I think Michael is right.  It’s time to move on and put the past behind us.  More importantly, I want to wish Michael a speedy recovery.  I’ve known for a few weeks that Michael’s health was in decline.  This is an opportunity to break through the silliness to what matters.

Get well soon, Michael.

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The Seven Days Ballad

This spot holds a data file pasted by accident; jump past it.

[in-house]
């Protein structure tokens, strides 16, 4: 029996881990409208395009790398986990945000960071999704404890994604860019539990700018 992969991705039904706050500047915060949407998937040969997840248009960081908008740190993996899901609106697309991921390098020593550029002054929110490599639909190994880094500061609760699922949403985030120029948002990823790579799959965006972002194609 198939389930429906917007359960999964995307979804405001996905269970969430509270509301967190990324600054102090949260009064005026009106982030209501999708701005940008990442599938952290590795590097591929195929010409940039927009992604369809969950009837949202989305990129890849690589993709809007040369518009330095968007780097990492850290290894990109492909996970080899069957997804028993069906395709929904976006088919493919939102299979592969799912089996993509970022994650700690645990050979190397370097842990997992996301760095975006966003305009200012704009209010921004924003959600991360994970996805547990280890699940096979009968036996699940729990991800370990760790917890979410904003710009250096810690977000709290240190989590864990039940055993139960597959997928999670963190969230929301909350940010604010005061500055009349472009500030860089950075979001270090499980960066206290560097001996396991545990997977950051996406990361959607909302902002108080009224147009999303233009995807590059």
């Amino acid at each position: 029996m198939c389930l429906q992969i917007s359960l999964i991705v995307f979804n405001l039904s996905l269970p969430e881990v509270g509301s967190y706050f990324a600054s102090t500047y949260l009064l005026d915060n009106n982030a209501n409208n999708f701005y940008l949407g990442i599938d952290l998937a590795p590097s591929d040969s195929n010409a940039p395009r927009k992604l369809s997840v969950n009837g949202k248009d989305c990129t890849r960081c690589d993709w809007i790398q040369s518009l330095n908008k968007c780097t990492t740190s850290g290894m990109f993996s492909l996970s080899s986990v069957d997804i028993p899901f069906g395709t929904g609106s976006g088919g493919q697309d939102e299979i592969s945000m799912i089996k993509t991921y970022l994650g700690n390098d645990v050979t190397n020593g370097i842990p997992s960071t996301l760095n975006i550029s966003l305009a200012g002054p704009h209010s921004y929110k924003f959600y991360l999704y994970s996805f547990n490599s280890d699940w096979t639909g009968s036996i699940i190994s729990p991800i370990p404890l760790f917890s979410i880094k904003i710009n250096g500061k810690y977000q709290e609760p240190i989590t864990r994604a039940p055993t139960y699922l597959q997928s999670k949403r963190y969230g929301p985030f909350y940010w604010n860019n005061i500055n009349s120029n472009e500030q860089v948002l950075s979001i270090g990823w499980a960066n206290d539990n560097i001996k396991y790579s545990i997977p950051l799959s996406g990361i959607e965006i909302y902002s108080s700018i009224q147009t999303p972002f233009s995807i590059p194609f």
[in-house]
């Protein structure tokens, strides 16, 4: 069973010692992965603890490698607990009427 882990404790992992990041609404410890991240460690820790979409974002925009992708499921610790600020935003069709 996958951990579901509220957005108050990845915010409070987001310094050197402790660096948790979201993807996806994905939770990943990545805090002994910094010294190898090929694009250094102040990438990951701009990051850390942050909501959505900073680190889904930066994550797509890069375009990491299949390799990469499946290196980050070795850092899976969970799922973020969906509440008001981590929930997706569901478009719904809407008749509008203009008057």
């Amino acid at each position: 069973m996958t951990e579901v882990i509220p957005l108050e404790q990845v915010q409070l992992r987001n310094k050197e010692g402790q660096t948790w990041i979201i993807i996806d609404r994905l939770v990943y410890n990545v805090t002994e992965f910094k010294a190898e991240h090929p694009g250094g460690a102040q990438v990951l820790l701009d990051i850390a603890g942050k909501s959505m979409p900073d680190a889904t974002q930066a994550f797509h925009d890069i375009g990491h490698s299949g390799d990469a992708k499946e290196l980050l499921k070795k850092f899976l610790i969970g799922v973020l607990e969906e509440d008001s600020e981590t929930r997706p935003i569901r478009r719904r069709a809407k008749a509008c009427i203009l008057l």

YouTube is probably the most popular social networking tool currently being utilized in history classrooms across the country.  The vast majority of them are simply put, horrible.  They reflect very little understanding of the medium by the student as well as their teachers.  In my view it’s the clearest example of what is wrong with the way history teachers utilize social media in the classroom.  While there has clearly been a push to embrace these tools over the past few years, many teachers have not thought enough about how they enhance students’ understanding of the past as well as the analytical skills involved.  Once in a while, however, a video stands out.  In this case two students offer a visual representation of the Seven Days Battles accompanied by a little ballad.  It’s clever and fun.